[mb-style] RFV-SomethingElse: Updated wording for Performance AR "instrumental" attribute (expires 2011-07-29)
calvin.walton at kepstin.ca
Sat Jul 30 15:34:27 UTC 2011
A few other people have discussed some other things, so I'm just going
to respond to some of your points.
On Wed, 2011-07-27 at 17:03 -0700, Ryan Torchia wrote:
> On Wed, Jul 27, 2011 at 1:33 PM, Calvin Walton
> <calvin.walton at kepstin.ca> wrote:
> On Wed, 2011-07-27 at 13:14 -0700, Ryan Torchia wrote:
> Argh...sorry, my fault. I need to start providing links to my
> examples. Anyway, here's a recording if you're interested.
> Basically there's a wordless, but very prominant vocal part, so the
> question is really: Does "Instrumental" mean no lyrics or no voices?
> If it means no lyrics, it makes sense that this is already an
> instrumental and wouldn't ever need to be specially designated as
> such. But that creates some odd situations:
> 1) Basically we're telling users "If it's an instrumental, don't mark
> it 'instrumental'."
> 2) By that definition, a song could be an acapella instrumental
> (though we wouldn't mark it as an instrumental).
> 3) I can think of some edge cases like where a piece that originally
> had no vocal part was covered or remixed with a vocal part (and
> lyrics) added. In that case, would the original recording be marked
The only way to represent this in MusicBrainz right now is to create a
new Work for the remixed/cover version, and link it to the original with
the "later version" relationship (which may be renamed to "derivative
version" at some point).
This becomes particularly obvious in the case where an originally
instrumental work has multiple covers by different people
with /different/ lyrics added - you wouldn't want to go and add all of
the new lyricists to the original work, that just doesn't make sense.
> (And while my ADD is kicking in, do you think "acapella" would be
> worth adding to the Perfomance AR?)
I mentioned this, jokingly, when the "instrumental" attribute was first
proposed. The general opinion is that we want to avoid adding all sorts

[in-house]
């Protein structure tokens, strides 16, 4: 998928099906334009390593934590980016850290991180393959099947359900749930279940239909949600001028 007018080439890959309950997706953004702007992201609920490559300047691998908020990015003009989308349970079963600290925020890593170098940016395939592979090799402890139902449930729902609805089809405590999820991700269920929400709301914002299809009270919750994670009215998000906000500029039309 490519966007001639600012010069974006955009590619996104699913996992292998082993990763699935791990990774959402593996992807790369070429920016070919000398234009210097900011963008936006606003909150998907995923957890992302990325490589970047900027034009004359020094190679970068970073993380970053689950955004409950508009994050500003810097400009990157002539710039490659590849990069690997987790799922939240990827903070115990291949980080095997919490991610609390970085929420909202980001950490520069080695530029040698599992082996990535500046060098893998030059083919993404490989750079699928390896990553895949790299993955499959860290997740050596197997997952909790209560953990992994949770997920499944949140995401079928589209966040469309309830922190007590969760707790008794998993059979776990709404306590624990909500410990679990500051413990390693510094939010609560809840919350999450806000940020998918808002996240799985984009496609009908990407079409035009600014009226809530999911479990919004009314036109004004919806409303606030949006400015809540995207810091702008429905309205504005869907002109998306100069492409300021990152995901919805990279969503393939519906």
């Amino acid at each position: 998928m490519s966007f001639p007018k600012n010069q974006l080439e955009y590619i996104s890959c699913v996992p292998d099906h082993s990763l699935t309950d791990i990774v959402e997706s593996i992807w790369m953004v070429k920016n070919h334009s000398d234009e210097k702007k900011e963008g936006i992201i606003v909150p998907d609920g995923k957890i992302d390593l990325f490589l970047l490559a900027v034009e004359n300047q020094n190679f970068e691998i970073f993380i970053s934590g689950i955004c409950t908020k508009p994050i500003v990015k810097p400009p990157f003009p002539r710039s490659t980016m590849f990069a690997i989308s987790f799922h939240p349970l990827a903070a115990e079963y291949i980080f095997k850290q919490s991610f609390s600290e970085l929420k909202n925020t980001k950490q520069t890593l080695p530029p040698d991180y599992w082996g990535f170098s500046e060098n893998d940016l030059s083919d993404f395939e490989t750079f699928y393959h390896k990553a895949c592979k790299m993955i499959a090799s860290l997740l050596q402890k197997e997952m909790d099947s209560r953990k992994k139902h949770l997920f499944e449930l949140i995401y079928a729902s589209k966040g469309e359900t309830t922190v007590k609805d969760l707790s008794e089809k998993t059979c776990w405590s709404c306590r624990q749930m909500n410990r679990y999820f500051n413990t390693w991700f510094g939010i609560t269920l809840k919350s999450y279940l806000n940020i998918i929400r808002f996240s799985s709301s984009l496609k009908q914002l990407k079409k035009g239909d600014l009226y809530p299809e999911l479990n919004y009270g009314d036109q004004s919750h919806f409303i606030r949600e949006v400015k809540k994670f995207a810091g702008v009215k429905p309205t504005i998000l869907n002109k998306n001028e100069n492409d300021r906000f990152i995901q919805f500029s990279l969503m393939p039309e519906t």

of different performance type attributes, at least for now. The
"instrumental" attribute was accepted primarily for /technical/ reasons
- it provides a way to indicate that the lyricist should not be credited
on a particular recording.
It might, at some point, make sense to have a sort of list of
performance types, similar to how we do instruments now... Or possibly
even make the performance type an attribute of the recording itself.
> And...actually, now that I think about it, there is one other minor
> problem. Your definition says: "The lyrics are not relevant for this
> performance of the work, such that the lyricist would not be
> credited." 'Lyricist' is a Work level AR, so even an instrumental
> Performance of a Work is going to include that Lyricist AR. How about
> something like this:
> This attribute is used to indicate a Recording that omits its Work's
> lyrics or vocals. Examples include arrangements in which an instrument
> plays a melody line that is normally sung, an alternate mix that
> includes a song's backing tracks without the vocal track.
This brings up the problem that I had with the karaoke versions, and
becomes a bit confusing, because the Japanese karaoke releases are,
literally, "an alternate mix that includes a song's backing tracks
without the vocal track".
> * This attribute indicates that the Recording deviates from the
> original Work by excluding the lyrics. If the Work itself has no
> lyrics, the attribute should not be used.
> * Karaoke versions of songs should not be marked as instrumental.
> The vocal line is intended to be sung live, so the result will be a
> performance of the work that includes lyrics. Instead, the karaoke
> track should be linked to the original recording(*) with the [Karaoke
> Relationship Type].
I think your guideline wording is an improvement here.
> * The Karaoke Relationship is Recording-Recording? Shouldn't it be
> Recording-Work? I think tracks are frequently (usually?) recreated
> without vocals rather than stripped down from the original tapes.
With the Japanese recordings that I deal with most often, the karaoke
versions (usually called "original karaoke") are in fact released
alongside the original by the record label (often on the same single as
the original version!), and are in fact made at the same time as the
main mix, by simply not including the vocal tracks. These do make sense
to link to the particular recording that they were derived from.
(Karaoke places in Japan are actually regulated by JASRAC (think RIAA),
and pay song licensing fees.)
The case of a new karaoke version of a song (the cover versions that you
see for most western karaoke music), there's currently no good way to
link that in NGS. This relation could probably use a bit of a redesign.
> Anyway, sorry I didn't catch all this before the RFV. I won't veto
> this because I kind of doubt any of these issues are going to cause
> mass panic or nuclear hissy fits.
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